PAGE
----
The blood parameters according to the common toxicity criteria prior to the first cycle of therapy are listed in Table 3. Relevant anemia, thrombocytopenia and leucopenia (CTC 3°) occurred during the observation period after the third cycle in 4 (8.2%), 3 (6.1%) and 0 patients, respectively. No CTC 4° hematotoxicity was observed in the entire study population. More than 60% of patients did not show any hematotoxicity. Two patients with CTC 3° thrombocytopenia showed no anemia and one had a concurrent CTC 3° anemia. Three patients with CTC 3° anemia had no thrombocytopenia (CTC 0°).

Table 3: Hematotoxicity according to common toxicity criteria (version 4.0) in all patients prior to and after 3 cycles of RLT

Baseline

After 3 cycles of RLT

CTC 0° (%)

CTC 1° (%)

CTC 2° (%)

CTC 3° (%)

CTC 0° (%)

CTC 1° (%)

CTC 2° (%)

CTC 3° (%)

WBC

43 (87.8)

4 (8.2)

1 (2.0)

1 (2.0)

42 (85.7)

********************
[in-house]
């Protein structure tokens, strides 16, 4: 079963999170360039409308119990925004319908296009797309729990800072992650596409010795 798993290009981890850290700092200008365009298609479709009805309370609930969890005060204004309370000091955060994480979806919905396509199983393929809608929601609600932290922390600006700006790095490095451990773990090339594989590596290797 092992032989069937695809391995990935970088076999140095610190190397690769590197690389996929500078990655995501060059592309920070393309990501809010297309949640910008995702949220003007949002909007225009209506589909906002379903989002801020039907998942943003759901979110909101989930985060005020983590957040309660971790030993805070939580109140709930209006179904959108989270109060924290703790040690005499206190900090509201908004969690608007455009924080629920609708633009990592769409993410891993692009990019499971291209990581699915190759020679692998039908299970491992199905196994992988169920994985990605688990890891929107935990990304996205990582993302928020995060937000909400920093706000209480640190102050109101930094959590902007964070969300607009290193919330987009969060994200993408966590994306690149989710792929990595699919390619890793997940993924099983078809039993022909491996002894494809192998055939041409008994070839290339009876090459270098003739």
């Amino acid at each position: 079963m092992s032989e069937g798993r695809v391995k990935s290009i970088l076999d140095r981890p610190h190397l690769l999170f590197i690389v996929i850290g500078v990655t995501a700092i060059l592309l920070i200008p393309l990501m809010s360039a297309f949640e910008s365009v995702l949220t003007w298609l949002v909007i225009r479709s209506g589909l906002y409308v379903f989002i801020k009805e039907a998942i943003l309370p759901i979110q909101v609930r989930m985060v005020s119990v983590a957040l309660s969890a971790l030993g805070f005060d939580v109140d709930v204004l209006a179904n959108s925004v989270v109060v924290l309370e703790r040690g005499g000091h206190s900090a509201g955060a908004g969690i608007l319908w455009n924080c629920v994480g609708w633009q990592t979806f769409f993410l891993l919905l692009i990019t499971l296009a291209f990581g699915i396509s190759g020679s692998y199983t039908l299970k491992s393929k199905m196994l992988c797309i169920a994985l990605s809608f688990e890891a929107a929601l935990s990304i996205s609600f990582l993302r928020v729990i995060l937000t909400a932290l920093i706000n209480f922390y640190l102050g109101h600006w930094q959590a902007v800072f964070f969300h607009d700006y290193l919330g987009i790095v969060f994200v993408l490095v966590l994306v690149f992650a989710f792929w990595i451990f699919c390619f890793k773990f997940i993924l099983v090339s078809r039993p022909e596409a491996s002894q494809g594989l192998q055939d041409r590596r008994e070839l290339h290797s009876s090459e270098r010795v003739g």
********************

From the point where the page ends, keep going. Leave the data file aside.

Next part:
5 (10.2)

2 (4.1)

0 (0)

Hb

7 (14.3)

33 (67.3)

7 (14.3)

2 (4.1)

30 (61.2)

03 (6.1)

12 (24.5)

4 (8.2)

Plt

41 (83.7)

07 (14.3)

01 (2.0)

0 (0)

37 (75.5)

07 (14.3)

2 (4.1)

3 (6.1)*

There were no treatment-associated grade 4 or 5 toxicities.

Abbreviations: WBC: white blood cells, Hb: hemoglobin, Plt: platelets

* Two patients with grade 3 thrombocytopenia showed no anemia and one had grade 3 anemia

Hematotoxicity in each group

Table 4 shows the hematotoxicity in each group according to the CTC criteria. There was no CTC 3° or CTC 4° leucopenia in either group. One and three patients from group 1 and 2, respectively, showed CTC 3° anemia. In group 1 there was significantly more CTC 2° anemia (50% vs. 6.9%) (p = 0.008). One patient from group 1 (5%) showed a CTC 3° thrombocytopenia without any concurrent anemia (CTC 0°), and two patients from group 2 (7%) showed a CTC 3° thrombocytopenia, one with CTC 3° anemia and one without any anemia (CTC 0°). There were no significant differences between the two groups regarding leucopenia and thrombocytopenia. There was no significant correlation between the number of performed 223Ra therapies and higher hematotoxicity in group 1. There was also no significant increase in hematotoxicity rate in patients with a history of external radiotherapy compared to patients without this therapy in either group (groups 1&2).

Table 4: Hematotoxicity in both groups after 3 cycles of RLT

Group 1 (Hx of Ra-223)

Group 2

CTC 0° (%)

CTC 1° (%)

CTC 2° (%)

CTC 3° (%)

CTC 0° (%)

CTC 1° (%)

CTC 2° (%)

CTC 3° (%)

p-value

WBC

15 (75)

3 (15)